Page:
Ageing and anthropology @EASA2016

Please consider submitting an abstract for one of the two accepted panels on ageing at the EASA2016 Conference in Milan, Italy (July 20-23)! Click the links below the corresponding abstracts to submit your paper proposal. Deadline is Feb 15, 2016

First is a panel organized by AAGE members Jason Danely (Oxford Brookes University, President-Elect, AAGE) and Jolanda Lindenberg (Leyden Academy on Vitality and Ageing, Netherlands).

Re-conceptualizing Kinship and Relatedness in an Ageing World

Abstract

Within the discipline, critical voices emerging from post-colonial, feminist, queer studies and post-humanism seem to have deconstructed the anthropological category of kinship so comprehensively that it can be difficult to tell where to pick up the pieces. Given the highly mutable bonds of relatedness that characterize anthropological depictions of family life today, the stable structures and patterns of classical kinship appear less compelling, yet empirically, it remains evident that kinship still plays a vital role in the shaping of narratives of the life course and the provision of care.

In this panel we will reconsider kinship on the basis of insights from anthropological studies in societies experiencing rapid population ageing historically unprecedented longevity and declines in fertility. What happens to the conceptualization of kinship as populations become older, live longer, and as forms of their relatedness diversify? How does it give room for “constructed forms of kinship” and “logics of relatedness” (Sahlins 2011: 5)? What happens as we decenter the reproductive nuclear family and try to orient from the perspectives of older persons? Increasing numbers of people living longer also means increases in physical frailty and cognitive impairment, producing new potentials for indebtedness and intimacy, love and abandonment over the life course. Elsewhere, absence of kin due to smaller families, displacement or immigration, creates new spaces for political actors to occupy a more “family-like” role of care in the lives of older people. Our ageing world provokes us to imagine different forms and futures of relationality, affection and embodiment.

Chair: Jason Danely

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The second panel also sounds fascinating!
Imagining an Old Future – Anthropological Perspectives on Age and Ageing

Convenors:
Tiina Suopajärvi (University of Helsinki), tiina.suopajarvi@gmail.com
Cordula Endter (Institute of European Ethnology/Cultural Anthropology), cordula.endter@uni-hamburg.de
Kamilla Nørtoft (University of Copenhagen), kamilla.nortoft@hum.ku.dk

Long Abstract
Ageing is one of the biggest social challenges of our time. In western societies old age is often considered as social and economic problem that needs to be resolved, on the other hand, by the decision-makers, but increasingly also by the elderly themselves. Desirable ageing is mainly pictured as active, healthy and independent. However, in reality ageing adults live their everyday lives in different kinds of communities, multiple socio-material relations and diverse bodies.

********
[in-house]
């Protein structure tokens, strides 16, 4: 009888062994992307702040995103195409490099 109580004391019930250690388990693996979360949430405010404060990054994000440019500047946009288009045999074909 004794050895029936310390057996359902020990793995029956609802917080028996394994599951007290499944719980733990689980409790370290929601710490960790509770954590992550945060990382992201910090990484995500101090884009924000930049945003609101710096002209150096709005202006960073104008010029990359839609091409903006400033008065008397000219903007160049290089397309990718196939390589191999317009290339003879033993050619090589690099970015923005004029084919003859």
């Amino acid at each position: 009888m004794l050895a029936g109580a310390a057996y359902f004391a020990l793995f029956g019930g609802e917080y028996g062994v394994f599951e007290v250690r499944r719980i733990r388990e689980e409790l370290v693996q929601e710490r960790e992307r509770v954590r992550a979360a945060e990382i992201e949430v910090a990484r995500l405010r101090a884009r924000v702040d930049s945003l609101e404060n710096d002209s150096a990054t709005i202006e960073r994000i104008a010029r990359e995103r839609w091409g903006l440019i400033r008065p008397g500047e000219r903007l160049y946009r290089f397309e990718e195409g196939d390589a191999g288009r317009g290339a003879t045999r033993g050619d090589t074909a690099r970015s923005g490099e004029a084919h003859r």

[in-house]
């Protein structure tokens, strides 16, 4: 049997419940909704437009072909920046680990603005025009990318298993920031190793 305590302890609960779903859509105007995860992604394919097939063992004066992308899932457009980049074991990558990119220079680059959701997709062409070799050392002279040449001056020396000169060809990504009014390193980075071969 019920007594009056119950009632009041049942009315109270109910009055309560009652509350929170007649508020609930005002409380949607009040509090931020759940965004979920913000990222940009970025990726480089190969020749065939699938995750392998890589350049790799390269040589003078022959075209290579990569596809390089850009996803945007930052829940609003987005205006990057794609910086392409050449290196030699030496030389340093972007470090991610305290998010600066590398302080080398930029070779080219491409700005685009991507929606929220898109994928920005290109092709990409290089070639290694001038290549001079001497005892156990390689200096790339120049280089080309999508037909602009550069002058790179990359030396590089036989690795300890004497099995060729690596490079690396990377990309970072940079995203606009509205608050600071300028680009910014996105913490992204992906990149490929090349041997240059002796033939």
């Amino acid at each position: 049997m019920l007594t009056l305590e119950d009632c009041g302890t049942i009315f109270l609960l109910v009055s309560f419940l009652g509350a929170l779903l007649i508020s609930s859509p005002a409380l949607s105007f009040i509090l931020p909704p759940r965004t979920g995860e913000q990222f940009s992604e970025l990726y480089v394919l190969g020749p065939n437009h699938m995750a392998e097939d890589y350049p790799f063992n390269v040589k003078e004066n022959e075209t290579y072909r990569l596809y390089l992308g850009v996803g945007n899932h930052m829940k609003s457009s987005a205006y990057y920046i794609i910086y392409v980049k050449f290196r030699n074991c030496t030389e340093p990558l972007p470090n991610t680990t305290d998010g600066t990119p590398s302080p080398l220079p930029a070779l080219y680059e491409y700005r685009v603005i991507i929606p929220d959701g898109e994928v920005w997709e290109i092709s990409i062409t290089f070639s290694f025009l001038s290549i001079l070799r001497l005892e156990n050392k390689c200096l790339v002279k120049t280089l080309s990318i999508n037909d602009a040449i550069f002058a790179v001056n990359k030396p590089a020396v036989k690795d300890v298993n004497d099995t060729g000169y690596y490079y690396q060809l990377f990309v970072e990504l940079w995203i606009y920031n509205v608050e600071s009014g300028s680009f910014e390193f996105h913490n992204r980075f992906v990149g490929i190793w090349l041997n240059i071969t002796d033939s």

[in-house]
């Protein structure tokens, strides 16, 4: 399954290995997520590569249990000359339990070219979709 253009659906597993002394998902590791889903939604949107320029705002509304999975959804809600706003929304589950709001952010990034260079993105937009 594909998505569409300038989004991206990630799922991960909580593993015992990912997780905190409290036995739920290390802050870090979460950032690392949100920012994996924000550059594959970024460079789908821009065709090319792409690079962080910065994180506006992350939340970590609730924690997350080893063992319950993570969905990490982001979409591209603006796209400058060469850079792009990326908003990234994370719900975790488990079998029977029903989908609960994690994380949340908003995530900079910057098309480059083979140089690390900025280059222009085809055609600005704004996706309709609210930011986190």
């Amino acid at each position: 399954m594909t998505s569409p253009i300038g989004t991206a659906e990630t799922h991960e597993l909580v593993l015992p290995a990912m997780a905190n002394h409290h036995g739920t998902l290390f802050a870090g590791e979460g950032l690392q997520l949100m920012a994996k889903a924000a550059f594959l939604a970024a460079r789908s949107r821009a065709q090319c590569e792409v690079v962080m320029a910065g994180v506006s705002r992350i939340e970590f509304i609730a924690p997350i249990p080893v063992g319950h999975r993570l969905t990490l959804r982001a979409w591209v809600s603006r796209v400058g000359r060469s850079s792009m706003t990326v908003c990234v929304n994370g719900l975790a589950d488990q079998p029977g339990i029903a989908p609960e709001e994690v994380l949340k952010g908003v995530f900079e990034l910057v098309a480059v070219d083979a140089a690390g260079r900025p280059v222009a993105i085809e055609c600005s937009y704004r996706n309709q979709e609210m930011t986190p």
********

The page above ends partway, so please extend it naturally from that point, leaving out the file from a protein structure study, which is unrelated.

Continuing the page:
Anthropologists are in a crucial position in understanding and disclosing the complexity of age and ageing. However, this may require reconsideration of the methodological, theoretical and empirical knowledge-making within the discipline. What can we know through the existing anthropological practices, and what kinds of knowledge and forms of expression remain hidden? How can new disciplinary and methodological crossings expand our understanding of the heterogeneity of ageing? And further, how can we ensure that the voices of the ageing citizens become heard in their communities and societies? In other words, can, and should, anthropologists become engaged more directly in the policy on ageing? And does this call for, for example, more collaborative and participatory ways of asking questions, or generating and transmitting knowledge?
We invite scholars both from anthropology and other disciplines, as well as people outside academic world to consider the new challenges of ageing. We are looking for lively discussions on theoretical conceptualisations but also on practical, applied perceptions, experiences and practices on what it means to become old in the 21st century.

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Conditions and Rules on the Call for Papers for EASA 2016
Webpage: http://www.easaonline.org/conferences/easa2016/cfp.shtml
Deadline: The call for papers is now open and closes at midnight GMT on February 15th, 2016.
Proposing a paper: All proposals must be made via the online form, not by email. Proposals must be made to a specific panel. There is a ‘propose a paper’ link beneath the long abstract of each panel page.

Paper proposals must consist of:

  • a paper title
  • the name/s and email address/es of author/s
  • a short abstract of fewer than 300 characters
  • a long abstract of fewer than 250 words

 

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